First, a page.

There is also always a significant risk that voters will say no to a tax even if it is dedicated to public safety, which is what happened when Mayor Chavez tried to get a public safety tax enacted years ago and it failed at the polls.
Had the council called for a special election to get voter approval, without any guarantee of the outcome of the election or of a guarantee revenue flow to deal with the deficit, the Mayor and the City Council would have to enact a budget by July 1, 2018 based on speculation of the outcome of the public vote on the tax.
TO VETO OR NOT TO VETO, THAT IS THE QUESTION
The city council’s tax increase now goes to Mayor Keller for approval or his veto.
Mayor Tim Keller is taking heat from the public and the media for beginning to backtrack and breaking his campaign “promise” to have a public vote on any tax increase.
It is likely Mayor Tim Keller will sign the tax increase thereby breaking his campaign promise not to raise taxes without a public vote.
Even if Mayor vetoes it, there are enough city councilors who voted for it to override his veto.
A promise not to raise taxes without a public vote by any candidate for Mayor is meaningless when said from the get go and is nonsense that should not be taken too seriously.
No candidate for Mayor really knows what is going on with city finances until they actually look at the books, and Keller making the promise as a candidate was at best idealistic and at worse being very foolish to garner votes just to get elected, which is how politicians lose their credibility with voters.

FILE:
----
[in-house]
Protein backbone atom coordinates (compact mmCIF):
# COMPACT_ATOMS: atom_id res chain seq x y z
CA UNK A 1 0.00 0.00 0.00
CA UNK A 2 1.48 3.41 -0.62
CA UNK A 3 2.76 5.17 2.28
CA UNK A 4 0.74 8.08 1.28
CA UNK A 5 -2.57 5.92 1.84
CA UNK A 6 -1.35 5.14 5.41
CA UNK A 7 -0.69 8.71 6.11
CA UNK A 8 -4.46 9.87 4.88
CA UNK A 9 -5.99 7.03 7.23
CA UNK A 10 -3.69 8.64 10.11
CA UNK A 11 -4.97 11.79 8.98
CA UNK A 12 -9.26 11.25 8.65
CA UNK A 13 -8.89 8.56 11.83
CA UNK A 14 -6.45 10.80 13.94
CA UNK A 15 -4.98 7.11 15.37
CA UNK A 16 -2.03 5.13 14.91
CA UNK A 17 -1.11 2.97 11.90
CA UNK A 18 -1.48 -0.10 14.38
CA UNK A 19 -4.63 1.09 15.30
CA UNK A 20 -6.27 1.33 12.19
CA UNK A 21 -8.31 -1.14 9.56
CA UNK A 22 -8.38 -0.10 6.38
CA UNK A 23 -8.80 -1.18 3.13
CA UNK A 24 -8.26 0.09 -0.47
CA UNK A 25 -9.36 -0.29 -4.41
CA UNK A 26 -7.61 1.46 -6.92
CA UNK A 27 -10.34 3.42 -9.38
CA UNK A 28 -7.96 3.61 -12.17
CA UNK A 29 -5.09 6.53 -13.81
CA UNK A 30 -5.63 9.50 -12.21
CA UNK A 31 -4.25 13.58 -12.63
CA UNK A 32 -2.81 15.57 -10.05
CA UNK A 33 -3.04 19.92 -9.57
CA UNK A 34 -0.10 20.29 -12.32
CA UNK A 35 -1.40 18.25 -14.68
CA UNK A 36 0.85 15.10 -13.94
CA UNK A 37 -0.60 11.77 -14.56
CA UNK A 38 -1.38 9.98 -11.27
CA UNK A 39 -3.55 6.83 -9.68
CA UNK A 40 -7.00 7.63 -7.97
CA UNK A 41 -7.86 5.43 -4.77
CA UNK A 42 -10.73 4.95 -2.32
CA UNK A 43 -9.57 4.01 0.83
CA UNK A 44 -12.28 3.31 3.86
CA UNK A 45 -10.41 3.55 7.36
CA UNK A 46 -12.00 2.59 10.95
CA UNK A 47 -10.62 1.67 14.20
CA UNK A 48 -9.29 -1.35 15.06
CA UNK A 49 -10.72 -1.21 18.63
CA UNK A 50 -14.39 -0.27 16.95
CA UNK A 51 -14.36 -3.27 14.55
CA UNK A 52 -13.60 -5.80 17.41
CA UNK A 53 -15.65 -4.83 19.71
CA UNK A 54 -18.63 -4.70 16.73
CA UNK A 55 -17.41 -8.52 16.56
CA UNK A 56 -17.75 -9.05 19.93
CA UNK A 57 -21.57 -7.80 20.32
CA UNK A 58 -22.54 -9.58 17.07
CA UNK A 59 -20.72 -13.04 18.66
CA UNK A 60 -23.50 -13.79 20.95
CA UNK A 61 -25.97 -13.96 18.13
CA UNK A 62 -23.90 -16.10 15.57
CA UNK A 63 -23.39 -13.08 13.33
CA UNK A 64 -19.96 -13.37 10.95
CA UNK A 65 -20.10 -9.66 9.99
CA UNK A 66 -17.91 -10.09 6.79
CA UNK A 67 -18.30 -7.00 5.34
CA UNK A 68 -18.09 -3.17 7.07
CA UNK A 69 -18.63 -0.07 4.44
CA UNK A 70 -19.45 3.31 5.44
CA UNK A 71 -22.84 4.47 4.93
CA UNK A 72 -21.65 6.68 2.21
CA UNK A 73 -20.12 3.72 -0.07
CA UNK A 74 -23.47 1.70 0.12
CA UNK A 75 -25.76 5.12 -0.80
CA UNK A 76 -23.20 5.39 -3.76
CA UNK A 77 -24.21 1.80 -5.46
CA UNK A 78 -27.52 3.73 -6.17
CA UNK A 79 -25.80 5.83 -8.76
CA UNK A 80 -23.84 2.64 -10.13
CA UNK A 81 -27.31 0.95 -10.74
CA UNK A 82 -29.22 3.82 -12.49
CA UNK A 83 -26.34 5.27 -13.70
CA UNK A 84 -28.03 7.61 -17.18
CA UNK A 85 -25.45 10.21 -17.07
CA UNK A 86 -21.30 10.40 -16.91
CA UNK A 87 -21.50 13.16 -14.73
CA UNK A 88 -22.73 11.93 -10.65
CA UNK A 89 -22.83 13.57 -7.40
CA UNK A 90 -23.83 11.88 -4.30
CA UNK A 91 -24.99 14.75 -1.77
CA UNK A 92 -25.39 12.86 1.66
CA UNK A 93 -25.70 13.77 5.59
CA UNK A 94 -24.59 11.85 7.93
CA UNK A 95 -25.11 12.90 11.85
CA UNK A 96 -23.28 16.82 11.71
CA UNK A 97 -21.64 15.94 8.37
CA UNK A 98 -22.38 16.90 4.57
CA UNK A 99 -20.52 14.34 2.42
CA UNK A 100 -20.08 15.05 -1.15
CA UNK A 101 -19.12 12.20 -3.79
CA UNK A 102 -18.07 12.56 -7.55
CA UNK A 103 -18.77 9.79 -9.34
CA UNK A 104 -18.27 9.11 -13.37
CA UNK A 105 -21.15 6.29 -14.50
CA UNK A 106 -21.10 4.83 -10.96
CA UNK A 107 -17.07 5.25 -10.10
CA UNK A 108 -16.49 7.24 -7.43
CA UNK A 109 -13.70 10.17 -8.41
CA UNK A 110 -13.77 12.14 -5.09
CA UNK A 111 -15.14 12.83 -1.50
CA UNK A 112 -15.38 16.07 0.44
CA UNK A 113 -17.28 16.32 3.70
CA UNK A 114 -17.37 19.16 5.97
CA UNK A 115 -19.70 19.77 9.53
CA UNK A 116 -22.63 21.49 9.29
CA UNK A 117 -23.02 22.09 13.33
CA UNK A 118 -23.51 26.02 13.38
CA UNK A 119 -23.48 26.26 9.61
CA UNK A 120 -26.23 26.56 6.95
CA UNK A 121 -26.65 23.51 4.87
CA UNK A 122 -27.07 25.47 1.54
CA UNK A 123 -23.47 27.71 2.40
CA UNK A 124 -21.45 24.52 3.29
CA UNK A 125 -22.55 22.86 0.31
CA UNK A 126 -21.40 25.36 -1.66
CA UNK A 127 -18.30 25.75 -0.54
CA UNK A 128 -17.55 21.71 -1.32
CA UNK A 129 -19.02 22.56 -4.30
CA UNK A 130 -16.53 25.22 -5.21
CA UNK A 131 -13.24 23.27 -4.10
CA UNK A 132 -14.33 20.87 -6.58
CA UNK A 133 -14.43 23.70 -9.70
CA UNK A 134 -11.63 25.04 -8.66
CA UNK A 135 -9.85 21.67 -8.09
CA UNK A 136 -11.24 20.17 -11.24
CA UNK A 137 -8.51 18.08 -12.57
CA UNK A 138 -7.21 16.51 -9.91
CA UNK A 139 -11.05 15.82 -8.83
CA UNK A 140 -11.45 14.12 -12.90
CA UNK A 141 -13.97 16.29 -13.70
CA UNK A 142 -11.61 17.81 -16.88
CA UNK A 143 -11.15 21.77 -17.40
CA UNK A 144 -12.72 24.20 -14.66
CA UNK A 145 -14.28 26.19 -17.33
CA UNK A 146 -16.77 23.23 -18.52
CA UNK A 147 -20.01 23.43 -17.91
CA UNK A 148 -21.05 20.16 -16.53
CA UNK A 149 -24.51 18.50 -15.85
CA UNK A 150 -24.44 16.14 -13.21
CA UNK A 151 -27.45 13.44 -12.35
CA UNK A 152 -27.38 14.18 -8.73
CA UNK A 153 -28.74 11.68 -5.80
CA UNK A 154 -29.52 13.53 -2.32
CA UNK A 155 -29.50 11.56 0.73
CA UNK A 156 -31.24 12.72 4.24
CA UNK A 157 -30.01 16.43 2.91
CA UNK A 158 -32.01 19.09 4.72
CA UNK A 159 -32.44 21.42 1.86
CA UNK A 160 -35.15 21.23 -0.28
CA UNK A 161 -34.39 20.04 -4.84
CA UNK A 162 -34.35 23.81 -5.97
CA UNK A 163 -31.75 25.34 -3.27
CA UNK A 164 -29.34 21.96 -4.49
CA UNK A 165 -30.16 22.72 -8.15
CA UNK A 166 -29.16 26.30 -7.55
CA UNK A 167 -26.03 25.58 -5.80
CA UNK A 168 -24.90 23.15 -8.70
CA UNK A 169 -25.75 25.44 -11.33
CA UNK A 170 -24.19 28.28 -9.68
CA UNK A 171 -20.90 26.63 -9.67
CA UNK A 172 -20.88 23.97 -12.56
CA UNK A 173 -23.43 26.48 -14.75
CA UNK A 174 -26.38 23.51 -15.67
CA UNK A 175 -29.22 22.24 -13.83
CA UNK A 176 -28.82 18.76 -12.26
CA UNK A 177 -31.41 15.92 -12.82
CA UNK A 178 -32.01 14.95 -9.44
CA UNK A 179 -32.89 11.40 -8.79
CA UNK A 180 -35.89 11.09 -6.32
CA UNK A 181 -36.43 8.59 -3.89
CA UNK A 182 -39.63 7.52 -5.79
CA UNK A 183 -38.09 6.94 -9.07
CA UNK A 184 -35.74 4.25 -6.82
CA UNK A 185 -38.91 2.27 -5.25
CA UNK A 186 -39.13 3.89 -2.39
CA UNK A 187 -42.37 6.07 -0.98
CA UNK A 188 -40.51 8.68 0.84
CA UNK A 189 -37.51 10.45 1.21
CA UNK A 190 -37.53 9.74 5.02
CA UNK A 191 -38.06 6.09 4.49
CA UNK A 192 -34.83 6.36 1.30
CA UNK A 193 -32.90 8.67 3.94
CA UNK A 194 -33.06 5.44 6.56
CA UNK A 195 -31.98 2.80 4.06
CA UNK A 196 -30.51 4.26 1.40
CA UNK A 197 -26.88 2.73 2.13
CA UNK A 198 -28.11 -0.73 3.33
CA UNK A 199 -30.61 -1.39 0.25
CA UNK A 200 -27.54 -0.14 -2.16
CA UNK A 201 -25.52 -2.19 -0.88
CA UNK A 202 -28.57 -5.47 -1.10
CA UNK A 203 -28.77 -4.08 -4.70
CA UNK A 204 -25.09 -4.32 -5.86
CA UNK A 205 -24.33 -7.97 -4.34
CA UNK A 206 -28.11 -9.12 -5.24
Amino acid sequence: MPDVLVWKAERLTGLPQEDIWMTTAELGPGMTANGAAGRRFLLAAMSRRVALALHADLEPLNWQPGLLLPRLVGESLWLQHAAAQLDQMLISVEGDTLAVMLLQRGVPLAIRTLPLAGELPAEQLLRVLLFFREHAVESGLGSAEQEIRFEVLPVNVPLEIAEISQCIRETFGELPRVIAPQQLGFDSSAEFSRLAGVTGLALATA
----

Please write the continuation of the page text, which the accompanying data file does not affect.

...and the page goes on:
The truth is, it is the City Council and only the City Council that can enact a tax increase, with or without a public vote, not the Mayor.
Candidate Keller also said he would draw from various agencies, departments and programs where large, misappropriated budgets existed to deal with any city deficit.
What candidate Keller said about “misappropriate budgets” sounded fantastic but not very realistic after the 8 years of budget cuts and downsizing of government by his predecessor.
The problem is, any candidate for office usually regrets making promises regarding raising taxes to get elected, just ask former President George H.W. Bush (41) when he said “Read my lips, no new taxes!” and lost reelection to President Bill Clinton.